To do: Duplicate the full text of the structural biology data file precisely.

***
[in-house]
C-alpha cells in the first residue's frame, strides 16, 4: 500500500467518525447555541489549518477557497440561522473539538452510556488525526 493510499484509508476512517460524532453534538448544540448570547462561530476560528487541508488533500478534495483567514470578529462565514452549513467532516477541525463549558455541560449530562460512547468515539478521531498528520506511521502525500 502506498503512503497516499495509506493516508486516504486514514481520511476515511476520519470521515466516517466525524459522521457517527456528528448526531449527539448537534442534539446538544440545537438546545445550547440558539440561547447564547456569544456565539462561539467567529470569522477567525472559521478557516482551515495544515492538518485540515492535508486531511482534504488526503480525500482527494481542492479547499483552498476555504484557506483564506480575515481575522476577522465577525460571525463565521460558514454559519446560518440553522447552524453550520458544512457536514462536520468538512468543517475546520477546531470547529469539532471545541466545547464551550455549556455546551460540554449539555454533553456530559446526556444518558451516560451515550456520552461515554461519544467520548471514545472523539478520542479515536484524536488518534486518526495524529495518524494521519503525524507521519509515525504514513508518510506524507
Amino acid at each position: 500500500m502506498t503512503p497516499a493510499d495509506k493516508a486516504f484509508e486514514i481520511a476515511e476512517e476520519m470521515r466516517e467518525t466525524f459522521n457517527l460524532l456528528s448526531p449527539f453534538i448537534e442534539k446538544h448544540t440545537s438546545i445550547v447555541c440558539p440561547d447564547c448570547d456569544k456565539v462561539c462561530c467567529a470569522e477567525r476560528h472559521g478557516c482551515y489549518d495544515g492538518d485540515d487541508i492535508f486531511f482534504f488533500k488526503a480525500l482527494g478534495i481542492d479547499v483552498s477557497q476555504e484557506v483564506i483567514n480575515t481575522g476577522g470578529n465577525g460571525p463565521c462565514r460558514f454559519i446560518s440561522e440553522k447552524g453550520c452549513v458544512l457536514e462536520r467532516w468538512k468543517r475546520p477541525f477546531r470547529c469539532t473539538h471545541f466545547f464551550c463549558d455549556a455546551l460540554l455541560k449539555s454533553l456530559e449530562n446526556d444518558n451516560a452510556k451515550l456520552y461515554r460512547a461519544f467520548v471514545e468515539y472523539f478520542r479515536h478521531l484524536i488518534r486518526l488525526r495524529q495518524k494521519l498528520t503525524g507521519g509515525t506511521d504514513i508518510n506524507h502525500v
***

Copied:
[in-house]
C-alpha cells in the first residue's frame, strides 16, 4: 500500500467518525447555541489549518477557497440561522473539538452510556488525526 493510499484509508476512517460524532453534538448544540448570547462561530476560528487541508488533500478534495483567514470578529462565514452549513467532516477541525463549558455541560449530562460512547468515539478521531498528520506511521502525500 502506498503512503497516499495509506493516508486516504486514514481520511476515511476520519470521515466516517466525524459522521457517527456528528448526531449527539448537534442534539446538544440545537438546545445550547440558539440561547447564547456569544456565539462561539467567529470569522477567525472559521478557516482551515495544515492538518485540515492535508486531511482534504488526503480525500482527494481542492479547499483552498476555504484557506483564506480575515481575522476577522465577525460571525463565521460558514454559519446560518440553522447552524453550520458544512457536514462536520468538512468543517475546520477546531470547529469539532471545541466545547464551550455549556455546551460540554449539555454533553456530559446526556444518558451516560451515550456520552461515554461519544467520548471514545472523539478520542479515536484524536488518534486518526495524529495518524494521519503525524507521519509515525504514513508518510506524507
Amino acid at each position: 500500500m502506498t503512503p497516499a493510499d495509506k493516508a486516504f484509508e486514514i481520511a476515511e476512517e476520519m470521515r466516517e467518525t466525524f459522521n457517527l460524532l456528528s448526531p449527539f453534538i448537534e442534539k446538544h448544540t440545537s438546545i445550547v447555541c440558539p440561547d447564547c448570547d456569544k456565539v462561539c462561530c467567529a470569522e477567525r476560528h472559521g478557516c482551515y489549518d495544515g492538518d485540515d487541508i492535508f486531511f482534504f488533500k488526503a480525500l482527494g478534495i481542492d479547499v483552498s477557497q476555504e484557506v483564506i483567514n480575515t481575522g476577522g470578529n465577525g460571525p463565521c462565514r460558514f454559519i446560518s440561522e440553522k447552524g453550520c452549513v458544512l457536514e462536520r467532516w468538512k468543517r475546520p477541525f477546531r470547529c469539532t473539538h471545541f466545547f464551550c463549558d455549556a455546551l460540554l455541560k449539555s454533553l456530559e449530562n446526556d444518558n451516560a452510556k451515550l456520552y461515554r460512547a461519544f467520548v471514545e468515539y472523539f478520542r479515536h478521531l484524536i488518534r486518526l488525526r495524529q495518524k494521519l498528520t503525524g507521519g509515525t506511521d504514513i508518510n506524507h502525500v